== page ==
Jesus refers to heavenly realities as himself, baptism, grace, his revelation, the Holy Spirit. The woman is confronted by the one person who can satisfy the deepest needs and yearnings of the human heart. The fresh bubbling spring water from the well is a symbol of what Jesus gives, the “living water” by which he designates himself and his gifts.

Misunderstanding ensues, as the woman believes that Jesus is speaking of the water from the well. She does not understand the deeper meaning of his words nor his greatness: “Surely you are not greater than our father Jacob who gave us the well…?” (Jn 4:12).

Jesus declares more clearly the water he wishes to give her is not that of the well, but one different, which quenches all thirst and leads to “eternal life” (Jn 4:14).

He delicately reveals the disorder in her life in order to lead her to a deeper faith in him and to conversion and discipleship: “Go and call your husband and come back. The woman answered, “I have no husband.” Jesus said, “You are right when you say, ‘I have no husband. You have had five husbands, and now the one you have is not your husband. You have told the truth’” (Jn 4:16-18).

Apparent in the passage are both the profound yearning of the woman vainly seeking to find the happiness which she desires and the Good Shepherd searching for the lost sheep in the non-Jewish world, as part of his universal mission.

The Samaritan woman recognizes Jesus as a “prophet” (Jn 4:19). Jesus teaches her and all of us that “the true worshippers will worship the Father in Spirit and truth” (Jn 4:23), inviting her and us to intimacy with the Father in worship by the community, in obedience to God’s will, in the practice of charity and service, “the doing of the truth” (Jn 3:21). We are called to imitate Jesus’ own life: “My food is to do the will of Him who sent me and to carry out His work” (Jn 4:34).

Jesus even tells her that he is the Messiah, a truth he seldom revealed: “I am He” (Jn 4:26), perhaps also alluding to the divine name, “I AM.” This is the culmination of her progressive understanding of Jesus and her growing faith.

As the disciples return after purchasing provisions, the woman departs, leaving her jug as she returns to the community. Leaving her jar may be a masterly artistic detail, indicating her return, and more importantly, her transformation into a disciple and the abandonment of a past disordered life, her joy and burning enthusiasm to share this remarkable encounter with the community who had so hurt her. She realized the drawing of water was not that necessary at that moment. She was willing to expose herself again to the taunts and insults of those in the community, so that they might also have the joyful experience of an encounter with Jesus: “Come see the man who told me all that I ever did. Can this be the Christ? …. But many Samaritans of the town believed in him because of the woman’s testimony” (Jn 4:29,39).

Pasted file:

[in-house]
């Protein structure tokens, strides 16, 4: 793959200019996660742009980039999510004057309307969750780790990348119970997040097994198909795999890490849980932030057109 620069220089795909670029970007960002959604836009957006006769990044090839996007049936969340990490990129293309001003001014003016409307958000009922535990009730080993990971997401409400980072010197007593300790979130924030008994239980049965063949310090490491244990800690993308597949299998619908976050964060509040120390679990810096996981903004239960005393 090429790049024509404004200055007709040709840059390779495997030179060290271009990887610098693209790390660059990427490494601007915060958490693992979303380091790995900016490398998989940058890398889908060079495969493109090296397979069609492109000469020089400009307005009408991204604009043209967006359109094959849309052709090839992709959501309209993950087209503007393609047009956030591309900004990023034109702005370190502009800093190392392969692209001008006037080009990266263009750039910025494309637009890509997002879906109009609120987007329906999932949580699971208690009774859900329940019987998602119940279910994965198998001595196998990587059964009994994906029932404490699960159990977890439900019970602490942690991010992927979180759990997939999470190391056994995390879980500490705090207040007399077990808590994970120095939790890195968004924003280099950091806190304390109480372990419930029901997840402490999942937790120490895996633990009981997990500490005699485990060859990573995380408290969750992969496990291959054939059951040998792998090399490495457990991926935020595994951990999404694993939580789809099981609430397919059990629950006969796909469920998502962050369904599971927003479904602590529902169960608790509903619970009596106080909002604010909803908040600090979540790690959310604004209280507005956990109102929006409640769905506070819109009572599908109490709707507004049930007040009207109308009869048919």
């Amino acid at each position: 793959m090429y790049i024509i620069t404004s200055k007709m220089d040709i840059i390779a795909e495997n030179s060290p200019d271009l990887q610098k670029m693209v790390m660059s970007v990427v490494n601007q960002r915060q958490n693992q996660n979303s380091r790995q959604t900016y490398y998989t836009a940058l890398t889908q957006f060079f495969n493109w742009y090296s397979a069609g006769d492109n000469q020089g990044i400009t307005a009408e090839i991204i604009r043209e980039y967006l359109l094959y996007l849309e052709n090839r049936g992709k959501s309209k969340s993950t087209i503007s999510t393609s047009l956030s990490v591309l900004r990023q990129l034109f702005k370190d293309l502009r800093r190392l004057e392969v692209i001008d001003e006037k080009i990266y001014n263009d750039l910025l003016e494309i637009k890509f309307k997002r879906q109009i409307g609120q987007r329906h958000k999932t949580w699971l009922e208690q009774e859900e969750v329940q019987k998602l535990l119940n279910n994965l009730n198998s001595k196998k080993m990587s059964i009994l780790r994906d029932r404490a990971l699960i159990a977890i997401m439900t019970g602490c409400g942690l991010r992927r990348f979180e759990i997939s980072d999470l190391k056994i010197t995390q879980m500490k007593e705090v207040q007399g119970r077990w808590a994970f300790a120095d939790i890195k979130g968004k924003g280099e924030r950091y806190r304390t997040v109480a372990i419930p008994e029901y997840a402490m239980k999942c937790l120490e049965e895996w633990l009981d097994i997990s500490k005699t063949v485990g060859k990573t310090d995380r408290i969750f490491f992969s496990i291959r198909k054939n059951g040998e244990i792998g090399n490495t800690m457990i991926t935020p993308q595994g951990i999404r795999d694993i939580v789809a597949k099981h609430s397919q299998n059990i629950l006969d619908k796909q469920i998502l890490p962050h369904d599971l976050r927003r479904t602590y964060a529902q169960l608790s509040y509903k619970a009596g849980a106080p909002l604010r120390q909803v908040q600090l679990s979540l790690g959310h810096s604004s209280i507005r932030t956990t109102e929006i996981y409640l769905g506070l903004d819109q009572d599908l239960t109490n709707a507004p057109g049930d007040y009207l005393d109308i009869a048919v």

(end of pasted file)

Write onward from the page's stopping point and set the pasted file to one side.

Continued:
The Samaritans requested Jesus to remain with them, and he did so for two days. “And many more believed in him on account of his words. We have heard him ourselves, and we know that he is in truth the Savior of the world” (Jn 4:41,42), the climax of his revelation to the marginalized Samaritans.

Wondrously, the Samaritan woman becomes a dedicated disciple of Jesus and also, incredibly, an apostle, “sent” by him to draw others to know and serve the “Savior of the world.”

This woman of Samaria is a marvelous model, not only for catechumens and candidates but for all of us called by our baptismal vocation to be both faithful disciples and dedicated apostles, leading others to Christ by example and word.

The Samaritan woman’s encounter with Christ, who satisfies her deepest yearnings for fulfillment, is the source of her conversion and apostolic zeal. The Risen Christ lovingly desires the same for us.


Father Joseph A. Fahy, CP, works with the Hispanic Ministry for the Archdiocese of Atlanta.